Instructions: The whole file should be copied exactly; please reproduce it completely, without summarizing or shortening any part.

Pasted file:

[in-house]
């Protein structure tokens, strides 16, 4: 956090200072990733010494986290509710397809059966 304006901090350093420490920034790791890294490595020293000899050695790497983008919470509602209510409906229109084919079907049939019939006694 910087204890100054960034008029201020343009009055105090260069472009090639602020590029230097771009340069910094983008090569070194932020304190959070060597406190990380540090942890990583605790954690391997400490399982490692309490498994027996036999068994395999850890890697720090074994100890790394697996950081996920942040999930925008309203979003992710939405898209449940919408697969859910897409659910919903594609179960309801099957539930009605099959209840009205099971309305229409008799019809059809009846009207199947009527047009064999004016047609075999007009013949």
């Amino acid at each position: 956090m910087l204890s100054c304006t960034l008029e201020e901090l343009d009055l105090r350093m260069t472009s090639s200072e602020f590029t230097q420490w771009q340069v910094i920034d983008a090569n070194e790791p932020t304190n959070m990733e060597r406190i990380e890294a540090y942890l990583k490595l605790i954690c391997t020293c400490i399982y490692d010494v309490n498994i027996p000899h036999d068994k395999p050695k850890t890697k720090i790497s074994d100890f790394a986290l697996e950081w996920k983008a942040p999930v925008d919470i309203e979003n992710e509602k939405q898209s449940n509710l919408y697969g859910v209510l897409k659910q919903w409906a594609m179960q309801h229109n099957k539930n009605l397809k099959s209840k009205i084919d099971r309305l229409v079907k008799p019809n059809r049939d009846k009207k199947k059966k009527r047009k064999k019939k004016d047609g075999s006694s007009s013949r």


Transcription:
[in-house]
């Protein structure tokens, strides 16, 4: 956090200072990733010494986290509710397809059966 304006901090350093420490920034790791890294490595020293000899050695790497983008919470509602209510409906229109084919079907049939019939006694 910087204890100054960034008029201020343009009055105090260069472009090639602020590029230097771009340069910094983008090569070194932020304190959070060597406190990380540090942890990583605790954690391997400490399982490692309490498994027996036999068994395999850890890697720090074994100890790394697996950081996920942040999930925008309203979003992710939405898209449940919408697969859910897409659910919903594609179960309801099957539930009605099959209840009205099971309305229409008799019809059809009846009207199947009527047009064999004016047609075999007009013949």
């Amino acid at each position: 956090m910087l204890s100054c304006t960034l008029e201020e901090l343009d009055l105090r350093m260069t472009s090639s200072e602020f590029t230097q420490w771009q340069v910094i920034d983008a090569n070194e790791p932020t304190n959070m990733e060597r406190i990380e890294a540090y942890l990583k490595l605790i954690c391997t020293c400490i399982y490692d010494v309490n498994i027996p000899h036999d068994k395999p050695k850890t890697k720090i790497s074994d100890f790394a986290l697996e950081w996920k983008a942040p999930v925008d919470i309203e979003n992710e509602k939405q898209s449940n509710l919408y697969g859910v209510l897409k659910q919903w409906a594609m179960q309801h229109n099957k539930n009605l397809k099959s209840k009205i084919d099971r309305l229409v079907k008799p019809n059809r049939d009846k009207k199947k059966k009527r047009k064999k019939k004016d047609g075999s006694s007009s013949r």